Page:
What Does The Bible Teach About Rage? A Christian Study

by Jack Wellman · Print Print · Email Email

What does the Bible say about rage? How can we help to avoid it?

What is Rage?

Before I even turned to a dictionary I would say that rage is an uncontrollable anger that results in someone temporarily losing control, risking great harm to themselves, to others, and to personal property. Rage can lead to fury or violent anger that is displayed publically or privately. When someone is said to “go off into a rage,” that’s not the best time to ask them a favor.  It’s best to avoid a person who’s in a fit of rage because it’s like trying to break up a dog fight; they could turn on you!  Rage is described as the behavior of the ungodly and it’s a fruit of the flesh from which nothing good ever comes.  Someone who displays fruits of the flesh like “enmity, strife, jealousy, fits of anger, rivalries, dissensions, divisions,  envy, drunkenness, orgies, and things like these” (Gal 5:20-21a) but Paul warns, “as I warned you before, that those who do such things will not inherit the kingdom of God” (Gal 5:21b). Someone that is easily provoked into a fit of rage had better examine themselves to see if they are actually in the faith because they should be showing fruits such as “love, joy, peace, patience, kindness, goodness, faithfulness, gentleness, self-control” (Gal 5:22-23a).  Rage is nearly the opposite of self-control, wouldn’t you say?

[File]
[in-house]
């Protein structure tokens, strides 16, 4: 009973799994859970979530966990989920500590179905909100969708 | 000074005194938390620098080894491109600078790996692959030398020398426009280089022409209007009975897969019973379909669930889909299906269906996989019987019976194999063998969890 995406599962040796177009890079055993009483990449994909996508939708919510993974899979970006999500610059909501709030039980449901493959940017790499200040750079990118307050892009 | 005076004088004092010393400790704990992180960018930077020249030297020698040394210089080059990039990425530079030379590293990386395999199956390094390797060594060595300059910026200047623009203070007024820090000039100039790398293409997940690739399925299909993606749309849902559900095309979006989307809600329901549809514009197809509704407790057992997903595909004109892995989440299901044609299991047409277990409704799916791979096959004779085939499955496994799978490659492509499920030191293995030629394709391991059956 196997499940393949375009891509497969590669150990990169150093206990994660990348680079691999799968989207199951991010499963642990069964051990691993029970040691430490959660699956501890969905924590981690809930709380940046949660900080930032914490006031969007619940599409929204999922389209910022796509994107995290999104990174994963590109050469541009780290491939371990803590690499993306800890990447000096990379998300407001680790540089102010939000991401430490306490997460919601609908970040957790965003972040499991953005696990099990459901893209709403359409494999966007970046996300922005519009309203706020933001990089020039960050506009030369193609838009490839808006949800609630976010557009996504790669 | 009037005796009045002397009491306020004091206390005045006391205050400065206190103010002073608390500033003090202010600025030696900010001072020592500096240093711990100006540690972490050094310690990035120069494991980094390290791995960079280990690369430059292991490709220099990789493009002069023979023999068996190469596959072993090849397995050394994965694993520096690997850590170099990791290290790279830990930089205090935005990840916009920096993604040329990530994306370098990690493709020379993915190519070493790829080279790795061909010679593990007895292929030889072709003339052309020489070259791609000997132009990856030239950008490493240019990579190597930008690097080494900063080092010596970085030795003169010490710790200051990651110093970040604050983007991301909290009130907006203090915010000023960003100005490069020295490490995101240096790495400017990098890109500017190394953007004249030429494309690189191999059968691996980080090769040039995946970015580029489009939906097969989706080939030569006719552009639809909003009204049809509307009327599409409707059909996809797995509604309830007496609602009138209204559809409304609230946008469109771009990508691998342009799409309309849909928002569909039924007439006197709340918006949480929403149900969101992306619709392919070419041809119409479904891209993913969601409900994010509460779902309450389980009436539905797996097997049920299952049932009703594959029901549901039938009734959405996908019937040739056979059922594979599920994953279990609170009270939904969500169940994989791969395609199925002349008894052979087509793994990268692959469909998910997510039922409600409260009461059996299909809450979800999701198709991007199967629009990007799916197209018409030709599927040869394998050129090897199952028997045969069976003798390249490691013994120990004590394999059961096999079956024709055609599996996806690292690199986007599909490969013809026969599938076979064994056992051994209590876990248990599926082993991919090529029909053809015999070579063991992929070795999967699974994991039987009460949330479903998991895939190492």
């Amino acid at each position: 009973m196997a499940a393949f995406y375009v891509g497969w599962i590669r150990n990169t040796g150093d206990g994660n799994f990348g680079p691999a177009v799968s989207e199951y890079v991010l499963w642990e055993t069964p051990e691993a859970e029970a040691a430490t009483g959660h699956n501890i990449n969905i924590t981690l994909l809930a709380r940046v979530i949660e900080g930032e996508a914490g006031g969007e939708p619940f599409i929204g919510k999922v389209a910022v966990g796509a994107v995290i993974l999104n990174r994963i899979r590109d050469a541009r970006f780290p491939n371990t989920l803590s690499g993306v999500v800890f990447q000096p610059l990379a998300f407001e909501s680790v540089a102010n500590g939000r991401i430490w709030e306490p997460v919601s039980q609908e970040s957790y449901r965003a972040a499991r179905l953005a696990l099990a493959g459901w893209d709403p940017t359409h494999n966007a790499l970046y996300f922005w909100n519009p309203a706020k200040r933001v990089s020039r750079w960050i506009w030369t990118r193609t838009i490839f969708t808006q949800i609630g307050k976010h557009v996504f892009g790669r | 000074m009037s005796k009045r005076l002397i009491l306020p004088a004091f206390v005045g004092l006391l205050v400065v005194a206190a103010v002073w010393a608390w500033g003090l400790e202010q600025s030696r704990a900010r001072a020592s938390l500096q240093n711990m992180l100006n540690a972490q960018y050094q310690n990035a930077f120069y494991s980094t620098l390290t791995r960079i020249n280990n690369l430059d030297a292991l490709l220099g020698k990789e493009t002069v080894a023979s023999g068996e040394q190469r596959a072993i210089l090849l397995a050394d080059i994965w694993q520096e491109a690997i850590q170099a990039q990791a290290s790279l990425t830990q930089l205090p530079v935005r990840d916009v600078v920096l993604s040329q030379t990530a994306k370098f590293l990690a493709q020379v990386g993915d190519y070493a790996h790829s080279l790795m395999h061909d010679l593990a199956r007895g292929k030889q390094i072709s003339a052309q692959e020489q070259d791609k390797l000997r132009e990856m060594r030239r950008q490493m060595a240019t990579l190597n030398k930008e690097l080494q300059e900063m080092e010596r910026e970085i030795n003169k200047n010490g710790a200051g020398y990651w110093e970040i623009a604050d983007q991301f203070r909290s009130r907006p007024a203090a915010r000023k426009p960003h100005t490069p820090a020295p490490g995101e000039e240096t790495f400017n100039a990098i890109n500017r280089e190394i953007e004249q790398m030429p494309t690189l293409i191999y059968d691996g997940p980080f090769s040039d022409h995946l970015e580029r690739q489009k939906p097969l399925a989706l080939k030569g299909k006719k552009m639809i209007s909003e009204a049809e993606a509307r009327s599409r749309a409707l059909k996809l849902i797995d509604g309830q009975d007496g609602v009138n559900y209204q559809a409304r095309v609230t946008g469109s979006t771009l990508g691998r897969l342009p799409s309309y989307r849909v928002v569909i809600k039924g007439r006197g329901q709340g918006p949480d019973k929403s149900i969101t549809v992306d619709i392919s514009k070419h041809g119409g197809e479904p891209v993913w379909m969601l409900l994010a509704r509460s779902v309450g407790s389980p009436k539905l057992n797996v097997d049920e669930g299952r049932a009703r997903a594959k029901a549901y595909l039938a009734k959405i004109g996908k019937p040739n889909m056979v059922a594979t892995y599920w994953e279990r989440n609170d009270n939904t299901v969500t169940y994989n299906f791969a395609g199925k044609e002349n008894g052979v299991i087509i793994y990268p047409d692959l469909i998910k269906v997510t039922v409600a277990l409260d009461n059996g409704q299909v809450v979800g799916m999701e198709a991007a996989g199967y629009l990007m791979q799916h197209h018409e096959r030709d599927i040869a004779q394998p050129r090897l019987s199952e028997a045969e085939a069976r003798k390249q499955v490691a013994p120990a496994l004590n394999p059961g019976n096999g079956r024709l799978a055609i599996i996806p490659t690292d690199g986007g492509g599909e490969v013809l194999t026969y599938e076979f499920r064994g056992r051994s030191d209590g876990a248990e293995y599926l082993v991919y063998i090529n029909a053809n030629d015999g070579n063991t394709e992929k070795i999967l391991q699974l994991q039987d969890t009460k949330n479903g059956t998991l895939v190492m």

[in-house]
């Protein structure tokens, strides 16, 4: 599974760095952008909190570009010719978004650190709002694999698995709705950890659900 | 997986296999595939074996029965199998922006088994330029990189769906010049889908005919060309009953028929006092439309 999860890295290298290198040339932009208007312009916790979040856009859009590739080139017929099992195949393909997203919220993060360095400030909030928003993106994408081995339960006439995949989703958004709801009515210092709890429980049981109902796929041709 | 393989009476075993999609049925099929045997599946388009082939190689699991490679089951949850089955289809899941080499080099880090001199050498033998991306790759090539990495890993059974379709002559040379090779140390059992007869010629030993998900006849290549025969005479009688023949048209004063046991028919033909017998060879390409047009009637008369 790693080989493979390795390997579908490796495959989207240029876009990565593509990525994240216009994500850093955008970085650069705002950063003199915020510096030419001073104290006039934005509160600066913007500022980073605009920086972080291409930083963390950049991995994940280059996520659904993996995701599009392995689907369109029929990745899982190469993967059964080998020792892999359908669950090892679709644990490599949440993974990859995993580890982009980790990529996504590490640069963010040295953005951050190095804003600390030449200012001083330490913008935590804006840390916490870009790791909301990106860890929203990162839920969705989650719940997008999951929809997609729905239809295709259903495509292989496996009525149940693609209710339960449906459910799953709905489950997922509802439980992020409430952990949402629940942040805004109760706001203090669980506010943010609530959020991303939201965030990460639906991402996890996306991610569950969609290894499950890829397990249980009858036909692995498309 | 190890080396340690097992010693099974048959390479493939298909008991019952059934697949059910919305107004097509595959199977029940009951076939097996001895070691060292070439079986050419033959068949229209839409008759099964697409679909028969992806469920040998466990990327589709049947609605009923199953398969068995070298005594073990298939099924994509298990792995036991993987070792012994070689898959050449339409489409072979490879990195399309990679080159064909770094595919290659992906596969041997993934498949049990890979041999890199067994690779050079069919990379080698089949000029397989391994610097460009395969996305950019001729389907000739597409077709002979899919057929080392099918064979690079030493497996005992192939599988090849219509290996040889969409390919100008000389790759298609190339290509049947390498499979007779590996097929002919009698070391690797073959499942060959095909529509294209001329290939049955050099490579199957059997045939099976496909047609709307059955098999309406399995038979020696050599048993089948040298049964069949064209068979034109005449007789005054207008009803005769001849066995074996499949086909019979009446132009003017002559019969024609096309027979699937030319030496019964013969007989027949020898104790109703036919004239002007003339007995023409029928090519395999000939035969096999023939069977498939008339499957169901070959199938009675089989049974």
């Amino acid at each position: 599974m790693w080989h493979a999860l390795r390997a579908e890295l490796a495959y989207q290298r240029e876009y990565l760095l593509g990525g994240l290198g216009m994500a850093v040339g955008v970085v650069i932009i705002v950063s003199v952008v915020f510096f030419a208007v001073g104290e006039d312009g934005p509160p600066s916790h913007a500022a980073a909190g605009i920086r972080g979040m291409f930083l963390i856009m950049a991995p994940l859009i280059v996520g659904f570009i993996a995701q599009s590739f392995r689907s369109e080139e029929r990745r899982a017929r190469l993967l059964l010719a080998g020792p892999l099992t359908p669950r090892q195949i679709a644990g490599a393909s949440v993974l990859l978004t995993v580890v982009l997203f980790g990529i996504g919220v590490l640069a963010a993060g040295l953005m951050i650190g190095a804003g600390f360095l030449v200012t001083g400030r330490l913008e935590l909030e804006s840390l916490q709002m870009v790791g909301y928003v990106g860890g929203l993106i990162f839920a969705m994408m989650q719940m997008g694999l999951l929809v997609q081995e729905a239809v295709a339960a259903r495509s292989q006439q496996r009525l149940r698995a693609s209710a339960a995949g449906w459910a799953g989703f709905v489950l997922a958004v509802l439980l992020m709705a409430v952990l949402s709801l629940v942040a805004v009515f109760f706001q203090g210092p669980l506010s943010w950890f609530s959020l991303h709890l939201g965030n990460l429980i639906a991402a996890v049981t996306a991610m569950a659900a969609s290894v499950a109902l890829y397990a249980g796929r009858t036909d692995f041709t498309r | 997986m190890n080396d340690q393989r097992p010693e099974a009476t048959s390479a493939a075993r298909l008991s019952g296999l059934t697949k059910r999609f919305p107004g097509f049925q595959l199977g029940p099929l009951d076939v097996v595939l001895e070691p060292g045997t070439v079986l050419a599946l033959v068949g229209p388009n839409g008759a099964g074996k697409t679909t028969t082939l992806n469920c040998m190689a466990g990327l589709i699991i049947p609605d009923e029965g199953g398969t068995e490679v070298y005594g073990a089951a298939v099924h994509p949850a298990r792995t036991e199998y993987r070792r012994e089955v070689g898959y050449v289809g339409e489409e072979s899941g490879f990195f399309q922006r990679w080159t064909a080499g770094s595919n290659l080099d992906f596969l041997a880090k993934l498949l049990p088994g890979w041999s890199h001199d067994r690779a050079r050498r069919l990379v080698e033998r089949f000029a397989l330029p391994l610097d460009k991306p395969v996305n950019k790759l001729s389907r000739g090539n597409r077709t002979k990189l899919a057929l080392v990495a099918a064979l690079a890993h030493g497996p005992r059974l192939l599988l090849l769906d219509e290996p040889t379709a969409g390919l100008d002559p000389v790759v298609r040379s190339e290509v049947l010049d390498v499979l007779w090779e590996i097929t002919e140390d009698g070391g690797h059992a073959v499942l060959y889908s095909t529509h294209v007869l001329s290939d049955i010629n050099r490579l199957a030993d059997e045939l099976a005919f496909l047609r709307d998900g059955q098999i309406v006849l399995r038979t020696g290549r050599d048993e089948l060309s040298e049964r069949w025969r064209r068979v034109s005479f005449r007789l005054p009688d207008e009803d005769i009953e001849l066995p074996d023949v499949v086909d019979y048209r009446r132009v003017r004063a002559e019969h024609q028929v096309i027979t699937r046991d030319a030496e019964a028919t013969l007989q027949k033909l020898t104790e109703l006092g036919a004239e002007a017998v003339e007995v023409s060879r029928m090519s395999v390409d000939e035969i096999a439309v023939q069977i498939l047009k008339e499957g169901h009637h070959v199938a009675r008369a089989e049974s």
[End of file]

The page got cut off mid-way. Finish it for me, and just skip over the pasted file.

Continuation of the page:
What Does The Bible Teach About Rage

Righteous Indignation

When people criticize the Bible, they might say that Jesus lost His temper and made a whip, whipping both man and animal, but that’s not the truth.  Jesus had righteous indignation because they were making the holy temple of God into a den of thieves (Luke 19:46).  Jesus had every right as Lord to cleanse the temple.  That’s the same righteous indignation that we can have if we see a child being abused or an elderly person being robbed.  There’s nothing wrong with anger if it’s something that God is angry with but that doesn’t mean we go into a rage.  That’s contrary to biblical doctrine because we must leave vengeance to God (Rom 12:19).  God gives us permission to “Be angry and do not sin; do not let the sun go down on your anger, and give no opportunity to the devil” (Eph 4:26-27). That doesn’t mean you have to get over it by sundown but just don’t let it linger because it can fester and grow.  Do all you can possibly do about whatever it is you’re angry about and then leave it alone because God will hold everyone accountable for what they do in their life.  Trust Him.  They are not accountable to us on the Day of Judgment (Heb 9:27; Rev 20:12-15).

Help Control Rage